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Dr Sarah Hallburg: Calories in vs calories out pet peeve

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  • ndj1979ndj1979 Posts: 29,021Member Member Posts: 29,021Member Member
    nvmomketo wrote: »
    I haven't watched much of her stuff, but what I have seen makes perfect sense for those with insulin resistance: high ( or even moderate) carb intake raises insulin which will eventually lead to IR for many people. Insulin is a fat storing hormone. Those who take insulin know that high levels of insulin will eat to weight gain; this appears to be true even if CI are kept the same. It won't be massive weight gain if calries are not increased but it will be there.

    People with IR have high levels of insulin. Insulin (high evels) leads to weight gain. It makes sense that those with IR gain weight if they eat too any carbs for their health.

    I completely agree that CI must be less than CO in order to lose weight. Where many of us with IR get excited is when CO seems to (seemingly magically) go up so we can lose weight easier. Some may not need to count calories because we can lose at a higher level of caloric consumption.

    And then there is the lowered appetite. Most experience a drop in appetite when they go LCHF. If you aren't hungry, it makes it easer to lose weight by eating less. For those who experience this, carb intake is a main driving force behind appetite. Does our appetite drop becase of lower resultant insulin? I don't know. It is a possibility.

    CICO does not need to be the focus for many with IR on a LCHF diet. If I keep carbs below 20g my appetite drops. If I follow her rule to not eat when not hungry, I lose weight. I naturally eat around 1400-1800 kcal and low a couple of pounds per week. Lately my carbs are higher, closer to 30g and my appetite is up. I am eating way over 2000kcal per day ( no exercise) and I am not gaining a thing... This appears to often hold true for those with IR who keep carbs low - it is harder to gain weight.

    From past experience I know that if I ate a lot of carbs and a 2000+ kcal diet, I would be gaining weight and very hungry every couple of hours.... Perhaps this is what she she means when she says calorie counting is not needed?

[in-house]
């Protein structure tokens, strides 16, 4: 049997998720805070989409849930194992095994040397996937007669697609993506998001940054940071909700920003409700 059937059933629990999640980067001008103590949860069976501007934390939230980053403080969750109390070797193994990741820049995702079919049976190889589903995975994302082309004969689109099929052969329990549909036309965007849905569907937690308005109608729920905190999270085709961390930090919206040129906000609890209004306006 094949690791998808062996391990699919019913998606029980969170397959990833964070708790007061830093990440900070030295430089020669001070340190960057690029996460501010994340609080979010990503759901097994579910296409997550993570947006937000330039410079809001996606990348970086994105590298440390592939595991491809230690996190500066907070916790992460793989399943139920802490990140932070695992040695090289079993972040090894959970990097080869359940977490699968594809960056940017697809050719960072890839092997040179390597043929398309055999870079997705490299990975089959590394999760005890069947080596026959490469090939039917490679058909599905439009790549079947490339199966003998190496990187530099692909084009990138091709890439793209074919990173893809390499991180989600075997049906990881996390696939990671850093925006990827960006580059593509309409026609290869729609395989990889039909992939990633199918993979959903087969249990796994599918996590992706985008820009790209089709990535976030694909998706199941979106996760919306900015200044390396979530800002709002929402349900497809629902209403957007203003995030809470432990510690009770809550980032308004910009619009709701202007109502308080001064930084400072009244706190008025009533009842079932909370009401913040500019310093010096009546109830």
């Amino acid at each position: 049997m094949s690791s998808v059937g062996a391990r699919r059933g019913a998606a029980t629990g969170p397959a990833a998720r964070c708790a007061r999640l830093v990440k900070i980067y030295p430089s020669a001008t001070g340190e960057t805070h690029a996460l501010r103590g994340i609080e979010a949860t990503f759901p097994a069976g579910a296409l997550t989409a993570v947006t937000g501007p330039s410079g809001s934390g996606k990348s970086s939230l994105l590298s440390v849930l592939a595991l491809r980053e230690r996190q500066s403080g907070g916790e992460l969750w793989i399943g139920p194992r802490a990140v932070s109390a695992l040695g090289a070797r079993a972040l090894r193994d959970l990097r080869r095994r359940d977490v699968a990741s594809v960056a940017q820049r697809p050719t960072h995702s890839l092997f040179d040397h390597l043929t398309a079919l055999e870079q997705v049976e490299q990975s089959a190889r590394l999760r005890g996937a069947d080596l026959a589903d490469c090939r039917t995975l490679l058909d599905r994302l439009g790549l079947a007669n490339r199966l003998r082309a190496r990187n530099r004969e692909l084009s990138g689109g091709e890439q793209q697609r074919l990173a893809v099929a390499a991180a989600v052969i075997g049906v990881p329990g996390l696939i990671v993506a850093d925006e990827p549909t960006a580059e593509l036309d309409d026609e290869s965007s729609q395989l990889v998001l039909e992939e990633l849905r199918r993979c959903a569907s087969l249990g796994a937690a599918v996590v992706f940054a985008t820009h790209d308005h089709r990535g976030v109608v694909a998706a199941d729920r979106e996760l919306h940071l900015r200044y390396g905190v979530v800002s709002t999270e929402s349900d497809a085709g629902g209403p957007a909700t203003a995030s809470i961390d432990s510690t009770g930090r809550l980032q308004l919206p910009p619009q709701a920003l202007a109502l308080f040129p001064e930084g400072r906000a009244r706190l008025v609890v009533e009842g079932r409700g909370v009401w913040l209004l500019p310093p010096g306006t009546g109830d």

And she is completely right, there are no essential carbs. There are only a few systems that will use glucose for fuel when someone has adjusted to using fat for fuel: red blood cells, portions of the brain and... Oops, I've forgotten (liver?). The rest easily switches to fat. Many organs, like the brain, seem to show a preference for fats (with better functioning) after becoming fat adapted after a few months.

    One theory about why glucose is used so quickly by the body is because high levels of glucose in the blood is toxic nd quite damaging over time. The body makes a large effort to keep glucose levels steady by using it for fuel, the fastest way to "get rid of it".

    OP, you are fortunate that losing 10% of your body weight helped your IR. perhaps you were not too IR or the carbs you cut when reducing calories was enough to have an effect on your health. I was not so lucky.

    I had prediabetes, lost over 20% of my body weight to get to a midrange, normal BMI and it had almost no effect on my IR. As my carbs approach 30g my blood glucose goes up. Her advice is spot on for me. I'll skip most carbs since they do almost nothing beneficial for my health. I would be dumb to eat carbs at moderate or high levels, unless I want my disease to keep progressing.

    so what?

    it is not essential to consume more than your fat minimum either, and people seem to have no problem blowing out their fat macro and not worrying about potential cardiovascular health impacts….
  • yarwellyarwell Posts: 10,573Member Member Posts: 10,573Member Member
    ndj1979 wrote: »
    it is not essential to consume more than your fat minimum either, and people seem to have no problem blowing out their fat macro and not worrying about potential cardiovascular health impacts….

    back to that unproven fiction as part of the war on carbohydrate restriction are we ?
  • auddiiauddii Posts: 15,410Member Member Posts: 15,410Member Member
    yarwell wrote: »
    it would be interesting to know what drives satiety - a big lump of anything (potato) or specific components. Seems water content comes out as a big part of it, so would (for example) a croissant + 300 ml of water (or coffee ?) match a potato.

    Otherwise we don't know if a potato is a satiating food per se, or just low in calorie density so that you have to eat a lot to hit the calorie goal of the test.